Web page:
The outlook for England couldn't possibly appear bleaker.
After watching Australia's Mitchell Johnson brutalise them into submission in both Brisbane and Adelaide, the devastating left-armer is now preparing to step onto the ground that has been the home of his finest Test performances.
If there was any venue on the planet that England would like to avoid right now, it would be the WACA Ground in Perth.
Under siege at 2-0 down, Alastair Cook's side must find a way to put a halt to both Australia's momentum and Johnson's breathtaking form.
In just two outings so far in this Ashes series, Australia's spearhead has 17 wickets at an average of 12.70, with a remarkable strike rate of 28.0.
Yet, the figures don't tell the whole story.
In Brisbane, Johnson utilised the extra pace and bounce inherent in the 'Gabba wicket to deliver a short-pitched assault on England, which saw the visitors depart from Queensland not only battered, but humiliated as well.
Down south in Adelaide, the 32-year-old dispensed with the short stuff, focusing his 90-plus mph thunderbolts at the stumps of England's batsmen, removing the pegs on four occasions and pinning Ben Stokes LBW on another.
Now, with the speed-haven of Perth awaiting, Johnson looks set to cause more carnage and inflict further pain upon a miserable looking England.
Indeed, examining Johnson's record in Western Australia makes for terrifying reading if you're an Englishman.
Mitchell Johnson's Test Bowling Record in Perth vs. Career:
Although the Perth wicket is not quite the lightning surface it was during the 1980s and 1990s, Johnson has found the rock-hard pitch at the WACA Ground to be incredibly conducive to his brutal methods.
At possibly the world's most unique venue, the rejuvenated spearhead owns an average almost 10 runs lower than that of his career mark. With his strike rate at the venue being almost 20 balls less per wicket, it is even more telling.
Few will ever forget his mauling of South Africa in 2008, when he removed five batsmen for just two runs in the space of 20 balls to dismantle the visitors. Sound familiar, England?
The current tourists won't have forgotten Johnson's performance in Perth in the previous Ashes series in Australia either, when he ripped England's top-order to shreds to breathe new life into the home side's stuttering campaign.
Breakdown of Mitchell Johnson's Test Bowling Performances in Perth:
At times, statistical references can be overlooked in Test cricket, particularly with relation to venues, given the often-small sample sizes.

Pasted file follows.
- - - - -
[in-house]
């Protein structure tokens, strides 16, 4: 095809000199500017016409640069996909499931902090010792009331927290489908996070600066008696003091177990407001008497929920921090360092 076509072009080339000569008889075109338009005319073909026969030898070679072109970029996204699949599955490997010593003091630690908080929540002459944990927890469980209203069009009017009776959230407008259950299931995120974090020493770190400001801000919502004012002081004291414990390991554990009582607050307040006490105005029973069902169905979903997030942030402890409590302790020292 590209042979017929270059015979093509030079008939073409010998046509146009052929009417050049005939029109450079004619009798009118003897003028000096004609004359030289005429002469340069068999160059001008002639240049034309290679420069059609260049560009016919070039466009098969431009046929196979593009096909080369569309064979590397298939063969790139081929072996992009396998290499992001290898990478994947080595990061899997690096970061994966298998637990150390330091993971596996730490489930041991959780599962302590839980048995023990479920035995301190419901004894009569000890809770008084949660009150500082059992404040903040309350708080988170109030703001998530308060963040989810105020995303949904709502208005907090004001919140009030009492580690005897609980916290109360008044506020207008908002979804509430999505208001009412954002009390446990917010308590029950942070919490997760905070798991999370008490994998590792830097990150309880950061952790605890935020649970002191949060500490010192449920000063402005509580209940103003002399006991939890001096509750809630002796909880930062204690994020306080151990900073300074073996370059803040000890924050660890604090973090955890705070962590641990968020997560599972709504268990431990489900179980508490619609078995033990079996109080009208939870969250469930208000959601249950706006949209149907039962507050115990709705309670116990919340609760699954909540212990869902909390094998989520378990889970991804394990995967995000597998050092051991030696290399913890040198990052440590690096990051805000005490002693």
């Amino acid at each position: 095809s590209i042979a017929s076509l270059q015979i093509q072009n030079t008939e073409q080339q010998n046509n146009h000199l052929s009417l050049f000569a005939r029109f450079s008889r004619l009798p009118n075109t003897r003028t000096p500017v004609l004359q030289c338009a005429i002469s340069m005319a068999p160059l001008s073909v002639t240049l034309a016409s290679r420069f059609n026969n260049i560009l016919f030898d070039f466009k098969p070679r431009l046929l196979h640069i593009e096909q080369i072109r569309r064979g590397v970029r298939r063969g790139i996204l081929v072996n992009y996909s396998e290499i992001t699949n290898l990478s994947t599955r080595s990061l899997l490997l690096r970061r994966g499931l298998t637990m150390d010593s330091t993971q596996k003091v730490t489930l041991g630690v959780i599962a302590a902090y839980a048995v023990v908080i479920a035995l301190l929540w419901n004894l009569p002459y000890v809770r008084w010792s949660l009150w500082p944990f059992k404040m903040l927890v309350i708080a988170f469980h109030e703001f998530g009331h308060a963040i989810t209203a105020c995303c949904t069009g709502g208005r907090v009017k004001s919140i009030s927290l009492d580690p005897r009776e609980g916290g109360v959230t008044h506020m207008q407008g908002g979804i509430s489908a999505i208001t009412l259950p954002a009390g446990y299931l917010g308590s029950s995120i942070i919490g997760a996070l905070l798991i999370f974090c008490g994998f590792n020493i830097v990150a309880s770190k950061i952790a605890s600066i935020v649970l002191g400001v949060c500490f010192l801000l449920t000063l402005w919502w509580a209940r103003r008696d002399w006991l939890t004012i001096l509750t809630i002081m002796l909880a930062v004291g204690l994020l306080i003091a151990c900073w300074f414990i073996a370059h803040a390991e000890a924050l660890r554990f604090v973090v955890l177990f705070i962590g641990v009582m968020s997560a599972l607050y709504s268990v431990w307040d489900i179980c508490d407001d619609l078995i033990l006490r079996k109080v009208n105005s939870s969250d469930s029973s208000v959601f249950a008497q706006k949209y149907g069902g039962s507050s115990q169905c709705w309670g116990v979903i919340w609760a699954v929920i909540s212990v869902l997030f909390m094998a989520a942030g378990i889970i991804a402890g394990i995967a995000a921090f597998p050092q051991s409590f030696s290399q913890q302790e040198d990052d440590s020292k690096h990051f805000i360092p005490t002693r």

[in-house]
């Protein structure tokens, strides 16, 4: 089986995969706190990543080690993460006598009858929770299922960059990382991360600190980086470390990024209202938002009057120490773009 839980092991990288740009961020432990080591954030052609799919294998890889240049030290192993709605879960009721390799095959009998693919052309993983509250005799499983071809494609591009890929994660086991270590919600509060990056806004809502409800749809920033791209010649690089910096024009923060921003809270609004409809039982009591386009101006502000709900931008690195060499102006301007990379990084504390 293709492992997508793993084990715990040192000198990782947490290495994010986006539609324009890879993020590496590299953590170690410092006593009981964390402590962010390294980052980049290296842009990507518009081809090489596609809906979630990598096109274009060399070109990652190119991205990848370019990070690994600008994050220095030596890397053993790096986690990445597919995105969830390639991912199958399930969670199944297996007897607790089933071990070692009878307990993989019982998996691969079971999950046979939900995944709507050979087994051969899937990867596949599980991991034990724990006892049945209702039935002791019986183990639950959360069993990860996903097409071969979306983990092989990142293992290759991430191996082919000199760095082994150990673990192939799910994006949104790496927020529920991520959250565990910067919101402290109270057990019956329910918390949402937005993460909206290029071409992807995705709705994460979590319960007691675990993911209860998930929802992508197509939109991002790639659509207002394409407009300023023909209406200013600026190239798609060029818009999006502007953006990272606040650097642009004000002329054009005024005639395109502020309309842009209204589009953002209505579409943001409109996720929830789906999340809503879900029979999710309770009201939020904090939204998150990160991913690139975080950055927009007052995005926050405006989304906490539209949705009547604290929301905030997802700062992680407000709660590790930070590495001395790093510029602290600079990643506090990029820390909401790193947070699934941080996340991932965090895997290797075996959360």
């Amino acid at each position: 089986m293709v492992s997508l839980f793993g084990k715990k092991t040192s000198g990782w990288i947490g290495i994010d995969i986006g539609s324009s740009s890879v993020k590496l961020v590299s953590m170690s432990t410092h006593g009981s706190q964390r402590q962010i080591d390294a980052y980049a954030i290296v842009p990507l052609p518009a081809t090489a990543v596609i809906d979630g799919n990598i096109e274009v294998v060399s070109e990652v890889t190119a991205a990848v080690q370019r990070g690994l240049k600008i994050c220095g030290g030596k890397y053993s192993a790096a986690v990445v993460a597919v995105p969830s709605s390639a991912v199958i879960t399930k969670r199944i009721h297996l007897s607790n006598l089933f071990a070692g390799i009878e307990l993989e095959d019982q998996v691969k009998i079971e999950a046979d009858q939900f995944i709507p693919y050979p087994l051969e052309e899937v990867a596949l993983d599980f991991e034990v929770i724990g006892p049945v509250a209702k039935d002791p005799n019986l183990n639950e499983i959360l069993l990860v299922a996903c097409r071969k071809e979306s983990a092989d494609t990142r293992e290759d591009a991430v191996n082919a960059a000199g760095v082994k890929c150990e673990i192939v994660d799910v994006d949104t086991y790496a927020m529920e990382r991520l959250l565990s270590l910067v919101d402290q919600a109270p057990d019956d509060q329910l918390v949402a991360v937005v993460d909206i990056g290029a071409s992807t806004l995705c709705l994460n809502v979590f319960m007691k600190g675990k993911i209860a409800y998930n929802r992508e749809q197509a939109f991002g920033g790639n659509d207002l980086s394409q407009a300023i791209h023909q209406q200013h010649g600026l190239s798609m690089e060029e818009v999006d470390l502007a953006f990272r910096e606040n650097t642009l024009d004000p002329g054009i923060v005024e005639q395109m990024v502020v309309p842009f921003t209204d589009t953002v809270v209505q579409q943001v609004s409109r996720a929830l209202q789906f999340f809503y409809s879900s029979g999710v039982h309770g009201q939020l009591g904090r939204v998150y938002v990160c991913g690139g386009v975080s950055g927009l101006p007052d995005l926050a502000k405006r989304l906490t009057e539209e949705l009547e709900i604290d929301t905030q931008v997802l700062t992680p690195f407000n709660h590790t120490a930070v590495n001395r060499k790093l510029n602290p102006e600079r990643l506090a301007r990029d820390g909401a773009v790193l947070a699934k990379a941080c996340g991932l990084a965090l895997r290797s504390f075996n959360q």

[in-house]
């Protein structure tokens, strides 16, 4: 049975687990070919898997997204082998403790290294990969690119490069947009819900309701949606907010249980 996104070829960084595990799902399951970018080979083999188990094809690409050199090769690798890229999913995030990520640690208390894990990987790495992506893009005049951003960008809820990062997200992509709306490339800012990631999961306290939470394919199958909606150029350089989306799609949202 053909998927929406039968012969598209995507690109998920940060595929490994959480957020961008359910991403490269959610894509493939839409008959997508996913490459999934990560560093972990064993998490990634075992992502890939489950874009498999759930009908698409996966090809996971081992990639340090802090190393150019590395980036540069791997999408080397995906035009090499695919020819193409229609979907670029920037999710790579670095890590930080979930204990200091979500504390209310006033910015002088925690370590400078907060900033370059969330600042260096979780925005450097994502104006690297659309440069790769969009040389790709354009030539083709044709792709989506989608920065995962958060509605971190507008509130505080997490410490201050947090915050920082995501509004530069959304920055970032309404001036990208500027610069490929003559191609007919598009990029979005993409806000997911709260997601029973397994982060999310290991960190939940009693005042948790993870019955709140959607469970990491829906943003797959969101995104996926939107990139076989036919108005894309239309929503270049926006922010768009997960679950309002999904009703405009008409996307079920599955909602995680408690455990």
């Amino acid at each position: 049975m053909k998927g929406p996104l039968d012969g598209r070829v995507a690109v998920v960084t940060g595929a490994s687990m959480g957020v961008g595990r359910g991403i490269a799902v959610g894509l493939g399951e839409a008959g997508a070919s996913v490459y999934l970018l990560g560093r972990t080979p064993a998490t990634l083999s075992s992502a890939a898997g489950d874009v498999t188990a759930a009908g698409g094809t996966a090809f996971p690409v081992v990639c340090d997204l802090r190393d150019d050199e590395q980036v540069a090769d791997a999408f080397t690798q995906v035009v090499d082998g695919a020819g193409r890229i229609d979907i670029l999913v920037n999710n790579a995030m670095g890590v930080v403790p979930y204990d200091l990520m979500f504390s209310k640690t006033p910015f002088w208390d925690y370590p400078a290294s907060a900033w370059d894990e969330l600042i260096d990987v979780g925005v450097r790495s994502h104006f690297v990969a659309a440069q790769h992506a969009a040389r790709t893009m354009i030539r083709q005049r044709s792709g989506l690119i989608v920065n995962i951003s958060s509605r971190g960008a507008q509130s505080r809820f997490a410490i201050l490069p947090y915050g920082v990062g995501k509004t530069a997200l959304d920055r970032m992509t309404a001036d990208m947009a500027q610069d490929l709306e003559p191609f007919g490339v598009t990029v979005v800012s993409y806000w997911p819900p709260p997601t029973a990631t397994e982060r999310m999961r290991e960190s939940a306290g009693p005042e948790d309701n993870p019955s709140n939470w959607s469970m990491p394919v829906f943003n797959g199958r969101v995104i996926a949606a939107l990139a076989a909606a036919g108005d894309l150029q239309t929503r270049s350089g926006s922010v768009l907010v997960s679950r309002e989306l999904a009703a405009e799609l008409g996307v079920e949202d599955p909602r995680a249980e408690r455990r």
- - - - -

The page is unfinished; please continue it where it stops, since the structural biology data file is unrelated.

However, that can't be said of Johnson's record in Perth. In five visits to the ground, Australia's emphatic speedster has never walked away with less than five scalps.
In fact, the roll call of fast bowling greats that own lesser records at the WACA Ground than Johnson is staggering, with Dennis Lillee, Jeff Thomson, Glenn McGrath, Jason Gillespie, Craig McDermott and Brett Lee all sitting behind Johnson and his achievements at this venue.
Best Test Bowling Averages in Perth With 20-Plus Wickets:
When you consider that Johnson takes his wickets in Perth at almost double the rate of Dennis Lillee—widely considered the king of Australian fast bowling—the task facing England in the third Test of this Ashes series becomes alarmingly clear.
But just when you thought it couldn't get worse for England, it does.
Examining Johnson's performances in Tests prior to arriving in Perth is fascinating.
Mitchell Johnson's Test Bowling Record in Perth vs. Matches Prior to Perth 2008-2012:
Those figures across each of his five matches prior to arriving at the WACA Ground are far from spectacular. So, why are they being mentioned?
Scarily for England, Johnson has managed to reduce batting lineups to rubble at his favourite venue, despite arriving there in poor form.
His nine wickets on the pace-friendly pitch against England in 2010 came after a shocking, wicketless performance in Brisbane, after which he was dropped.
If he's been able to claim his wickets at the WACA Ground at less than 20 runs apiece following some of his worst performances, then just what is he capable of producing at this venue on the back of 17 wickets at 12.70?
The prospect of Johnson touching down in Perth at the peak of his powers should be sending tremors up the spines of each England player.
Of course, that's if they don't have those tremors already.
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